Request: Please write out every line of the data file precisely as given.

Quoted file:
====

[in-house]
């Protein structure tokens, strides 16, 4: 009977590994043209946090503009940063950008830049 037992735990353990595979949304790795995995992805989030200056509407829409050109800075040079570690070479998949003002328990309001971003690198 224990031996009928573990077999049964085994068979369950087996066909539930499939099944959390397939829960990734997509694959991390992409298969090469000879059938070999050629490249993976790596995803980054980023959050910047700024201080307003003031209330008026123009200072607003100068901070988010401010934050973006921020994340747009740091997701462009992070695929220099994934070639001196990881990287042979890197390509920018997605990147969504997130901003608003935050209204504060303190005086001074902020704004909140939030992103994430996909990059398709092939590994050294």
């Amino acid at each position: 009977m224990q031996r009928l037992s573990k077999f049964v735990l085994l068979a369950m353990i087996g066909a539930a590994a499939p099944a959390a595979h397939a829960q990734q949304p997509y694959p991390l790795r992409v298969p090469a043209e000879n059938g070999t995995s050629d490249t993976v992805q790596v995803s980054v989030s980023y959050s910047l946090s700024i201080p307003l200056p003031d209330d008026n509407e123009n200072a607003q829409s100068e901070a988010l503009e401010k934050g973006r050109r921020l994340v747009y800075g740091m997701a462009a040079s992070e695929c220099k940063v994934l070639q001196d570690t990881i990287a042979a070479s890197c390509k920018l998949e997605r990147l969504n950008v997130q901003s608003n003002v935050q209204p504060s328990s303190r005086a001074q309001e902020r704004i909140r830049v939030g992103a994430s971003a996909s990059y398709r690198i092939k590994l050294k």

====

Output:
[in-house]
């Protein structure tokens, strides 16, 4: 009977590994043209946090503009940063950008830049 037992735990353990595979949304790795995995992805989030200056509407829409050109800075040079570690070479998949003002328990309001971003690198 224990031996009928573990077999049964085994068979369950087996066909539930499939099944959390397939829960990734997509694959991390992409298969090469000879059938070999050629490249993976790596995803980054980023959050910047700024201080307003003031209330008026123009200072607003100068901070988010401010934050973006921020994340747009740091997701462009992070695929220099994934070639001196990881990287042979890197390509920018997605990147969504997130901003608003935050209204504060303190005086001074902020704004909140939030992103994430996909990059398709092939590994050294």
């Amino acid at each position: 009977m224990q031996r009928l037992s573990k077999f049964v735990l085994l068979a369950m353990i087996g066909a539930a590994a499939p099944a959390a595979h397939a829960q990734q949304p997509y694959p991390l790795r992409v298969p090469a043209e000879n059938g070999t995995s050629d490249t993976v992805q790596v995803s980054v989030s980023y959050s910047l946090s700024i201080p307003l200056p003031d209330d008026n509407e123009n200072a607003q829409s100068e901070a988010l503009e401010k934050g973006r050109r921020l994340v747009y800075g740091m997701a462009a040079s992070e695929c220099k940063v994934l070639q001196d570690t990881i990287a042979a070479s890197c390509k920018l998949e997605r990147l969504n950008v997130q901003s608003n003002v935050q209204p504060s328990s303190r005086a001074q309001e902020r704004i909140r830049v939030g992103a994430s971003a996909s990059y398709r690198i092939k590994l050294k």